During Activity 3, students determine the effect of reduced seawater pH on stone crab reproduction by plotting and comparing trends in hatching success between the two treatments (control vs. reduced pH; Table 2). After plotting the data, students answer the questions provided for Activity 3. The data used in this activity is only a subset of the data collected by the scientists during this work. We want to stress to both the educators and students that experiments such as the ones presented in this lesson often require a much larger sample size.


TABLE 2. A subset of hatching success (%) data from eight different stone crabs that were exposed to either the control (n = 4) or reduced pH (n = 4) treatments. > High res table


Activity 3 Materials

• Data table with the hatching success data from the 2018 study

• Calculator

• Computer with graphing software (e.g., Excel, Google Sheets)


Activity 3 Directions for Students

1. Use the data table provided to calculate the average hatching success for the control and reduced pH treatments using Excel or Google Sheets. The average can be calculated by summing the data points in the sample and then dividing that sum by the sample size (total number of data points collected). To calculate the average in Excel, use the built-in average function by typing the following code into a cell: “=AVERAGE(cells).” After typing this code, you will then be able to select the data (cells) for the calculation.

2. Next, calculate the standard deviation and standard error for each treatment in Excel or Google Sheets. The formula for calculating a standard deviation (σ) is:

Where x is a collected data point, µ is the population mean, and N is the sample size. To calculate standard deviation in Excel, use the code: =STDEVA(cells). After typing this code, select the data (cells) for the calculation.

The formula for calculating standard error is:

where σ is the standard deviation and N is the sample size. To calculate standard error in Excel, use the code: =STDEVA(cells)/SQRT(COUNT(cells)). After typing this code, select the data (cells) for the calculation.

3. Use the calculated average hatching success to create a bar graph with standard error bars, using Excel or Google Sheets, that compares the average hatching success for each treatment. Be sure to label the axis and include units where appropriate in Excel. To add custom standard error bars in Excel, access the “Format Error Bars” window. In the error bar option tab, under “Error Amount” select “Custom” and specify value as the calculated standard error values for both the positive and negative error values.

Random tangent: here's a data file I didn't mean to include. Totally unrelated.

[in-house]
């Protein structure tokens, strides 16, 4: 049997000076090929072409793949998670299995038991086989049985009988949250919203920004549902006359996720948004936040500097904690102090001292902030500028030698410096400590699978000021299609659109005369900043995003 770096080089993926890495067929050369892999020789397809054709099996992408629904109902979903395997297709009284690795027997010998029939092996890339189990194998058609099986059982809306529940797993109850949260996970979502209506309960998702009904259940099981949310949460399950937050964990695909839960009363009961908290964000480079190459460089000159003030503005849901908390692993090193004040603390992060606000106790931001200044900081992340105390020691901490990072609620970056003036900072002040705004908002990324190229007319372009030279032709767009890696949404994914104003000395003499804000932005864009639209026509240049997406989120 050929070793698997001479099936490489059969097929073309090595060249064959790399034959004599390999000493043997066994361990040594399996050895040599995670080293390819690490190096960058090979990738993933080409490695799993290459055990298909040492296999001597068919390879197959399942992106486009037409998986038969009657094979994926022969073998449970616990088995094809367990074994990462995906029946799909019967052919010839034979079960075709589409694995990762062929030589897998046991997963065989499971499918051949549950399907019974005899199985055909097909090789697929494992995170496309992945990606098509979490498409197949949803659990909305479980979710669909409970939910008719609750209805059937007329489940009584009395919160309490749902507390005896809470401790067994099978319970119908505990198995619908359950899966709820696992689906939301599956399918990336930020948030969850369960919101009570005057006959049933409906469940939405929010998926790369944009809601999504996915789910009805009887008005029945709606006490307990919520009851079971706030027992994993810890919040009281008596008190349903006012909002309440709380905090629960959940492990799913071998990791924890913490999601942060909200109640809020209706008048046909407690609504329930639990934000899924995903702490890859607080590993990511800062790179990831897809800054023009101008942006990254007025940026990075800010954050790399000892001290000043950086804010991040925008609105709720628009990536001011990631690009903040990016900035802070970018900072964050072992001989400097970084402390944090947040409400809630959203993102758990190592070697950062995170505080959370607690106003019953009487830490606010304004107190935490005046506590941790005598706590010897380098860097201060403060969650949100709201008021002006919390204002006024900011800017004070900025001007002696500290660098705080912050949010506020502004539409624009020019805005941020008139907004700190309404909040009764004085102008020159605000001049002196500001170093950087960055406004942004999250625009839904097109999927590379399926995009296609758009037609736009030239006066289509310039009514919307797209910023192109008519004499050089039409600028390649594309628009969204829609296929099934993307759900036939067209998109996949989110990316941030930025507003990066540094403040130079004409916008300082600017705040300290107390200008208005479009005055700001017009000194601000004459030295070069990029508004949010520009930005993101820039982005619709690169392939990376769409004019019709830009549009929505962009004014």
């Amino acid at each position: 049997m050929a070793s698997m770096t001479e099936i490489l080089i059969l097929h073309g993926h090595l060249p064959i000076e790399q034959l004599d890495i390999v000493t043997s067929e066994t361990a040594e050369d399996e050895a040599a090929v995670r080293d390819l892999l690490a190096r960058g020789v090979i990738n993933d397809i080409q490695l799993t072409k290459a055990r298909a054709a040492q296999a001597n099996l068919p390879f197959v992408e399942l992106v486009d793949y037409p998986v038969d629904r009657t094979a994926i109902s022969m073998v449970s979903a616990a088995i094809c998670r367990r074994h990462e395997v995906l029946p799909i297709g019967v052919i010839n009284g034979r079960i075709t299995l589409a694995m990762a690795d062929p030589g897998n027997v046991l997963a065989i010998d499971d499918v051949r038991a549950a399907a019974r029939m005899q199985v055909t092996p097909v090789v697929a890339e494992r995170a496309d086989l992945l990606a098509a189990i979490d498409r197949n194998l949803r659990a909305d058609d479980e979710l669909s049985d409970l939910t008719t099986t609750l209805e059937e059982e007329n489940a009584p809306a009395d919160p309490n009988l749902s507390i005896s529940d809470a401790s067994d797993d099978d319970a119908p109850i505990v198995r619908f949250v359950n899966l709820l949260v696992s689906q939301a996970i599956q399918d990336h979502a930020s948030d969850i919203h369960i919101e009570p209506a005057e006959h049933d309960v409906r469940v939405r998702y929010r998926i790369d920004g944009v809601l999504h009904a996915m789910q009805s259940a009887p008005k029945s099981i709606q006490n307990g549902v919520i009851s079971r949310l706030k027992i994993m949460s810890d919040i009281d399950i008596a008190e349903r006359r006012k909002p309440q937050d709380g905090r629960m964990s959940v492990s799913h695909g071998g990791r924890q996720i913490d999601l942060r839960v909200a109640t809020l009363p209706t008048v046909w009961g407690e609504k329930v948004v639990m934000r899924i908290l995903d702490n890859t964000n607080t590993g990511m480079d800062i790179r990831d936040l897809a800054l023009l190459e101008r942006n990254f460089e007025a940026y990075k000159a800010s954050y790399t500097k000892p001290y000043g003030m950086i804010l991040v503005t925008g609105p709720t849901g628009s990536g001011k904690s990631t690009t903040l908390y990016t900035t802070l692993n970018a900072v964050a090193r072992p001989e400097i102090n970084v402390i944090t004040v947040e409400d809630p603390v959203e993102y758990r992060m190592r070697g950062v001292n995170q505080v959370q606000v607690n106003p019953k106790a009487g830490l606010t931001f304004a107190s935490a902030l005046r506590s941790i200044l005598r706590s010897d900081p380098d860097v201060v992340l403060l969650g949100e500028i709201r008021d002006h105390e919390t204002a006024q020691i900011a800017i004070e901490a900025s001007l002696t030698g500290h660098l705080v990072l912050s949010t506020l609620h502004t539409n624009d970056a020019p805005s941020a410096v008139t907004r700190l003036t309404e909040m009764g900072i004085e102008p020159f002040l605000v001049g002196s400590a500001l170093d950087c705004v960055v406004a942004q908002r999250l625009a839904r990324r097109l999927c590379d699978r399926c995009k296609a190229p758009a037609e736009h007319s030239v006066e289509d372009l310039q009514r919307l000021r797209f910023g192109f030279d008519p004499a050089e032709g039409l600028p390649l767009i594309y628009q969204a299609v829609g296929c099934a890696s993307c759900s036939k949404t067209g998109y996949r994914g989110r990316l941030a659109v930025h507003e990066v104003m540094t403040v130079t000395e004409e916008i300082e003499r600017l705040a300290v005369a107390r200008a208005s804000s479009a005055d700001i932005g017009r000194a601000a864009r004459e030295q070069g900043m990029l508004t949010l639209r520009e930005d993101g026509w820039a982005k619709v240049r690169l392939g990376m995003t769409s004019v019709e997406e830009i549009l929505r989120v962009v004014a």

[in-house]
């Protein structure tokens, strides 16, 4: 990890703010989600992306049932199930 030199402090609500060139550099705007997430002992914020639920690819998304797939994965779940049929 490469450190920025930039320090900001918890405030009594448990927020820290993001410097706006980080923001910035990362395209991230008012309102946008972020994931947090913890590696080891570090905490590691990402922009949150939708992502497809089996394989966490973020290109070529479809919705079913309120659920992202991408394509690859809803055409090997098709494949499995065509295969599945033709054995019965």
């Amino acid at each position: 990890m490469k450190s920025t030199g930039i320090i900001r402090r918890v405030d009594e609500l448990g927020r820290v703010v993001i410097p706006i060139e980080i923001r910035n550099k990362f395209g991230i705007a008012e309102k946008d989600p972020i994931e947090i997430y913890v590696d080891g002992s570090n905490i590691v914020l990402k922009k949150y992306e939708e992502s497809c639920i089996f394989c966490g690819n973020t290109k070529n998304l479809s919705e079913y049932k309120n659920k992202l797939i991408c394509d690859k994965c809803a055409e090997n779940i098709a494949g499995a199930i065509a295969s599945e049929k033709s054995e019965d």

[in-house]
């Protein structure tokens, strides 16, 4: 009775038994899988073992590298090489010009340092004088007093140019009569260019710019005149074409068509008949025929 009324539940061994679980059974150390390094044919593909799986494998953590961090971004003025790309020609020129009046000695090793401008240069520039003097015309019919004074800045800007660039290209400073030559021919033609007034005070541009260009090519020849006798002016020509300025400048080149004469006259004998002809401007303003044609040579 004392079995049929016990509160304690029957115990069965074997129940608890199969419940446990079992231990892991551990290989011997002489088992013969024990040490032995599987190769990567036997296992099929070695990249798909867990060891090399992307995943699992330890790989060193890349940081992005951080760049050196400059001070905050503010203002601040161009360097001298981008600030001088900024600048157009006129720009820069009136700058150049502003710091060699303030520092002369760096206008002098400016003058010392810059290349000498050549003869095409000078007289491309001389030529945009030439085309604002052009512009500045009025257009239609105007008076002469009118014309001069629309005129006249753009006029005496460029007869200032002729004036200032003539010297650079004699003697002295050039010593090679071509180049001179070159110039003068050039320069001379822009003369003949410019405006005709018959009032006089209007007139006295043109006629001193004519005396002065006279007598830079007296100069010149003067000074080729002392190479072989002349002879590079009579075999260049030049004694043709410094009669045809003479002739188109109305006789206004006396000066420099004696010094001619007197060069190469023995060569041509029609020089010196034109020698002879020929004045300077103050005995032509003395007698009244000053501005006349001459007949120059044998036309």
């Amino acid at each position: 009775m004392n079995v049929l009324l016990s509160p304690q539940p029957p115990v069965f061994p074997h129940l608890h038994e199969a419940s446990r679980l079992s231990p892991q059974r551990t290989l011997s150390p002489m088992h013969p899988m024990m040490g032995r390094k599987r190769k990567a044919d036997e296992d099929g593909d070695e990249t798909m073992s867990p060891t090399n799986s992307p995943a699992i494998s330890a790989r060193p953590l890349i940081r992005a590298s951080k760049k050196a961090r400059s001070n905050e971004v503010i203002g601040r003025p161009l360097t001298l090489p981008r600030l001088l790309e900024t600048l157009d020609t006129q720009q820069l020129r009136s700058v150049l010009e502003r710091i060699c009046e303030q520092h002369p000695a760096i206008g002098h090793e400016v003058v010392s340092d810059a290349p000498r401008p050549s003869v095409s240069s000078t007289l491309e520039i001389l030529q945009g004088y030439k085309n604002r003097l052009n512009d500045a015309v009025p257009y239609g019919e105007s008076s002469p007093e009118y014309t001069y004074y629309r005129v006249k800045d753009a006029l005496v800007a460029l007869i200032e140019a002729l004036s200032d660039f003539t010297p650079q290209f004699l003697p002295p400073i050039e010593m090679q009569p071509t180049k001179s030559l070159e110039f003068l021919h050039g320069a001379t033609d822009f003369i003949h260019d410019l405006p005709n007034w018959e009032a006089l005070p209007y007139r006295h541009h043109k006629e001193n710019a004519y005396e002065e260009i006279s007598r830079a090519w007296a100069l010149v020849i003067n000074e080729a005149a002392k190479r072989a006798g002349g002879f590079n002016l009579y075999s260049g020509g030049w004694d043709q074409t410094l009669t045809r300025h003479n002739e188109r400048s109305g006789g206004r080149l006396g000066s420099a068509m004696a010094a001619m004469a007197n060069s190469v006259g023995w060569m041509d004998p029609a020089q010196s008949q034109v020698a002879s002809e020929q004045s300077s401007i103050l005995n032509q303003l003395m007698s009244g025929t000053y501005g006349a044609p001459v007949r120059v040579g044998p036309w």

4. Using the bar graph, answer the Activity 3 discussion questions.


Activity 3 Discussion Questions

The instructor can use the following questions to foster discussions that will help highlight the impact of reduced pH on stone crab reproduction.

1. What can cause reduced seawater pH? List one natural and one anthropogenic cause.

2. Which treatment had a higher hatching success? Use the averages and plot as evidence.

3. Discuss which treatment might lead to lower reproductive success for the population. Use the averages, plots, and prior knowledge to formulate your hypothesis.

4. If the average legal-sized female stone crab of 102 mm in carapace width has an annual fecundity around 2 million eggs (Ros et al., 1981; Hogan and Griffen, 2014), use the average hatching success from this study to estimate how the reduction in hatching success in reduced pH seawater may affect the fecundity of a single crab in one reproductive season (one year).


Activity 4: Does prior exposure to variable pH conditions result in better hatching success in stone crabs?

Time: 30–45 minutes

In Activity 4, students analyze a subset of the data provided from a recent experiment designed to determine whether exposure to more variable pH habitats affects stone crab reproductive success. They use the data provided in Table 3 to calculate the average hatching success of crabs conditioned in the two different field locations: seagrass and sand. After plotting the data, students answer the questions for Activity 4.